+1 for keeping the common update site
I agree that many bugs have been fixed
that were identified by assembling a common update site that probably wouldn't
be reported otherwise. Issues with multiple versions of third party
libraries, signing, packing and site digests have fixed as as result of
this rudimentary integration testing. There are also UI issues that
have been addressed when the community tests the milestones. Many
eyes make better software, isn't that what open source is about?
It think it would be a disservice to
the eclipse community to force end users and integrators to once again
hunt for the corrects bits to work together. Who wants to
go back to 2005?
Isn't it too late in the Ganymede cycle
to contemplate removing the common update site when this is a deliverable
that the community expects? Also, it would be unfortunate for those projects
who gain additional community exposure in the update site but don't have
the resources to create packages to be excluded from Ganymede.
David M Williams <david_williams@xxxxxxxxxx> Sent by: cross-project-issues-dev-bounces@xxxxxxxxxxx
04/30/2008 04:42 AM
Please respond to
Cross project issues <cross-project-issues-dev@xxxxxxxxxxx>
[cross-project-issues-dev] Some observations
on Ganymede update site topic
I'm probably least able to judge the relative trade-offs of to have a single
update site or not (since it seems so obvious to me it's beneficial, I
must be missing the amount of cost associated with it -- though I know
first hand it is a LOT of work -- besides, we all know, as soon as someone
says "yes I want it", then Bjorn will say "ok then, you
do it" :)
... but, I can't resist a few observations ...
And, to start, I certainly think there's arguments to be made both for
and against it ... the exact tipping point is what's hard to judge. And
Bjorn has convinced me we are closer to that point than I would have ever
guessed off hand, so it's been a good, constructive discussion -- I appreciate
it being brought up.
But ... is this the right list or audience to be asking? Seems someone
should ask the end-users and adopters, if they are proposing a "last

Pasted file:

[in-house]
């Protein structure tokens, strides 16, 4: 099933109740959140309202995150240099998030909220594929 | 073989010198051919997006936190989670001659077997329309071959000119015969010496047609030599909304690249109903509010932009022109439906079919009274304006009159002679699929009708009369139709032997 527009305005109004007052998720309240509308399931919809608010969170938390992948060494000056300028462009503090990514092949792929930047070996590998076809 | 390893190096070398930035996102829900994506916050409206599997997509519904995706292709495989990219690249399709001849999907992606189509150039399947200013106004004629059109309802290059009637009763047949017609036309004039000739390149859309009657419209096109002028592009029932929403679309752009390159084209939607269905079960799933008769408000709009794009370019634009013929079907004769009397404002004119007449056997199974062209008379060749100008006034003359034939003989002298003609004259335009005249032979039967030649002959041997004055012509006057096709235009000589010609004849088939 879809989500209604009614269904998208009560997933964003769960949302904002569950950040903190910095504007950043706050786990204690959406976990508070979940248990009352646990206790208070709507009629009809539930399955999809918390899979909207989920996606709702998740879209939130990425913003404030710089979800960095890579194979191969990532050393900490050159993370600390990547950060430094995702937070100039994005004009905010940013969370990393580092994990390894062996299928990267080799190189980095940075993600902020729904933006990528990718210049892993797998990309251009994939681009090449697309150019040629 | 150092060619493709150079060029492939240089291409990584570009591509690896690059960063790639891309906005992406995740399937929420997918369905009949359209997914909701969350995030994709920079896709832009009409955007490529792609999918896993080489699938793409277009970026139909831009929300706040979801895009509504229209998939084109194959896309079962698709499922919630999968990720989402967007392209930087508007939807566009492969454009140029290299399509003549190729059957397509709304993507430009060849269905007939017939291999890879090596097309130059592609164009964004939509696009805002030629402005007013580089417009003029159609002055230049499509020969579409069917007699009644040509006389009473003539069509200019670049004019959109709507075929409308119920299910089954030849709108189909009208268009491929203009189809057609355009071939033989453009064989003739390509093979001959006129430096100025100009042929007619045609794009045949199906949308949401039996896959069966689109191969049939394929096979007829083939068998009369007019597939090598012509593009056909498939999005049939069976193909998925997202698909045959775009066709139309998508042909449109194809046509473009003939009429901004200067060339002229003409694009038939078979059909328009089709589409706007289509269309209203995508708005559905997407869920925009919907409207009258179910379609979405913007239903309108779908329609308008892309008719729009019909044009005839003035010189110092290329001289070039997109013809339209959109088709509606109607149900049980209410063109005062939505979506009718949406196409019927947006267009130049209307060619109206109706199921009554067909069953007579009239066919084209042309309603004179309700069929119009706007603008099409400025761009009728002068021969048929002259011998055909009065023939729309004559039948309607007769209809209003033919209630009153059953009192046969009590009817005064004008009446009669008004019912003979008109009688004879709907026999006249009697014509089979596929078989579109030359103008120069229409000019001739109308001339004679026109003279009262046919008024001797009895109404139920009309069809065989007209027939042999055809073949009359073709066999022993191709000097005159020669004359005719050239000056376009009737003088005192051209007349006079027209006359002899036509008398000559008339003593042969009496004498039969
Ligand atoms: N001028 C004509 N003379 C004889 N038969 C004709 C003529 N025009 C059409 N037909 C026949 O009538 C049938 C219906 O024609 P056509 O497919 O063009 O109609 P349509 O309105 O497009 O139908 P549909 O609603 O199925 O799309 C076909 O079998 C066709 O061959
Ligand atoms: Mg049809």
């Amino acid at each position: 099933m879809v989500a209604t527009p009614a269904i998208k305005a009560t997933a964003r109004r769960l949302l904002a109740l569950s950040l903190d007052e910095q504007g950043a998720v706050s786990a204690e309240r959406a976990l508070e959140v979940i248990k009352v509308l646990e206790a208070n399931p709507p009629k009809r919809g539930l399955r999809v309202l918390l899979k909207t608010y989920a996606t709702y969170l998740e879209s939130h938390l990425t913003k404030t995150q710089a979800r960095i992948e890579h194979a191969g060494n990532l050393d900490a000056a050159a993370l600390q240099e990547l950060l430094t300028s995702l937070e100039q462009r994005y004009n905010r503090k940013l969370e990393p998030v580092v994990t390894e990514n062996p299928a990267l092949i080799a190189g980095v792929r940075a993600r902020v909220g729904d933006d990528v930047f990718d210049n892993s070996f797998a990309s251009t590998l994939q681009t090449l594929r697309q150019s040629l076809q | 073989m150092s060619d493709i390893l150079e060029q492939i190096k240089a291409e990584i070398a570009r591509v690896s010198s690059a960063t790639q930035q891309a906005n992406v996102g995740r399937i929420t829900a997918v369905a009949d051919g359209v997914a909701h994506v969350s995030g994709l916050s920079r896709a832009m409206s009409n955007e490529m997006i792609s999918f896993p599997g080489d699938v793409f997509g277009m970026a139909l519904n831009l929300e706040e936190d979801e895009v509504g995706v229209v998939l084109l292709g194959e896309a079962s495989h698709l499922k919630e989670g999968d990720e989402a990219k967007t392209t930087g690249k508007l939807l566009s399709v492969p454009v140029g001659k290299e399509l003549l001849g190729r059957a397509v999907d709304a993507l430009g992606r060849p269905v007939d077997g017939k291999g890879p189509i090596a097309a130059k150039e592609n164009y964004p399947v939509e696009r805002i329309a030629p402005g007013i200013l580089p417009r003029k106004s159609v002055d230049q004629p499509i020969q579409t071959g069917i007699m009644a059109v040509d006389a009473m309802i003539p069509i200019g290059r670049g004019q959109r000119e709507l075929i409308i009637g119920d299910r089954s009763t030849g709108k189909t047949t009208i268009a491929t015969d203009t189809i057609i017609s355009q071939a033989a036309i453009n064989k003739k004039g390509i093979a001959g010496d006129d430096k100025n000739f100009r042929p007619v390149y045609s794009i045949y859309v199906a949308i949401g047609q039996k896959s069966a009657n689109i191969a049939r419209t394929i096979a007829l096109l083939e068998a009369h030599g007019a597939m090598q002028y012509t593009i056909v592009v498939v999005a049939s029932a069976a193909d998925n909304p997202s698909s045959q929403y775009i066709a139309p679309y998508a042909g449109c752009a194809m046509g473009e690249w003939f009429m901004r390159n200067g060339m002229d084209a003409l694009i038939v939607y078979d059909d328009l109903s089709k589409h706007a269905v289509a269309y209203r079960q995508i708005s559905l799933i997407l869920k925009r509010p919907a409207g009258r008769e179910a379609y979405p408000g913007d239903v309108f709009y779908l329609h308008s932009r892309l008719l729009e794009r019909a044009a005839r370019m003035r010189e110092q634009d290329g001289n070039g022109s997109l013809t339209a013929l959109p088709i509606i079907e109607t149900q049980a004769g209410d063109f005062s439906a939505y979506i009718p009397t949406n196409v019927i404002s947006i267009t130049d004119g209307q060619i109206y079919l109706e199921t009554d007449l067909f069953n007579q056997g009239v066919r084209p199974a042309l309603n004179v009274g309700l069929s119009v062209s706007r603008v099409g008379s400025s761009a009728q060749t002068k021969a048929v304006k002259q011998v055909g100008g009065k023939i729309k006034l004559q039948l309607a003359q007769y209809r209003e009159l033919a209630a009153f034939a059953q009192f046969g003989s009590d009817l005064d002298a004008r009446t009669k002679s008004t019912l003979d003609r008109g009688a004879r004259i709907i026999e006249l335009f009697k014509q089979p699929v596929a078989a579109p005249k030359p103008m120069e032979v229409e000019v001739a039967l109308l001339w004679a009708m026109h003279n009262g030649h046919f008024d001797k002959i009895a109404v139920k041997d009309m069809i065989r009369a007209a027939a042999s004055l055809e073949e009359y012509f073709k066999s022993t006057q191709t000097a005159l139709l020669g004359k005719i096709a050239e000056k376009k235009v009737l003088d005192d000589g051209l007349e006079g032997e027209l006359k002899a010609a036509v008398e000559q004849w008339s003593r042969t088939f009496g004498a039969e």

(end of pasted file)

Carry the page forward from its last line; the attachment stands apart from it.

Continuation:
minute" change to our plan (e.g. on one or a few of the newsgroups?
perhaps with a bug open for comments? While this alone wouldn't be definitive,
seems it should be asked. If, as planning council member, we are being
asked to represent our best guess of what end-users and adopters want,
I'd have to say "yes, they want it". (but ... not _me_
... I don't want to take over the work! :)
Also, I think there is merit, in just basic human nature (or, is it software
project management :), to get a heterogeneous group to do _anything_, they
should have a common, concrete deliverable ... I think that has been one
of the reasons the "simultaneous" part has been a success. I
remember the problem before was not that we would not deliver something
on (nearly) the same date, and we started this was not just that people
had to go to multiple places to get things, but because even if they did
somehow manage to get everything, it still would not work together due
to very basic, but subtle problems. And so then it was a not only a matter
of going to different places, but you also had to get the exact right level
of "fix pack" to install together ... and it was not always "the
most recent" version of everything that worked together ... but, often
something like the 3.1.1 version of the platform, the 1.5.4 version of
WTP, unless you used TPTP, and then you'd have to stay on the 1.5.3 version
of WTP but if you used BIRT then you had to use the XX version of TPTP
which required the 1.5.1 version of WTP but then you couldn't get the fixes
in 1.5.4 of WTP (just as a fictional example).
And, this is not too much of a problem for adopters ... not the greatest
situation, but they usually know what to get and what the trade-offs were
... but, a complete show stopper for casual Eclipse end-users.
Also, I can easily think of two recent, important bugs that have been found
(and fixed!) because of the common deliverable. One was the issue that
only appeared when slightly different qualifiers in Batik bundles where
in the same stack ... and that led to a fix in equinox's (and OSGi's spec!)
handling of jointly using 'require bundle' and 'import package'. If homogeneous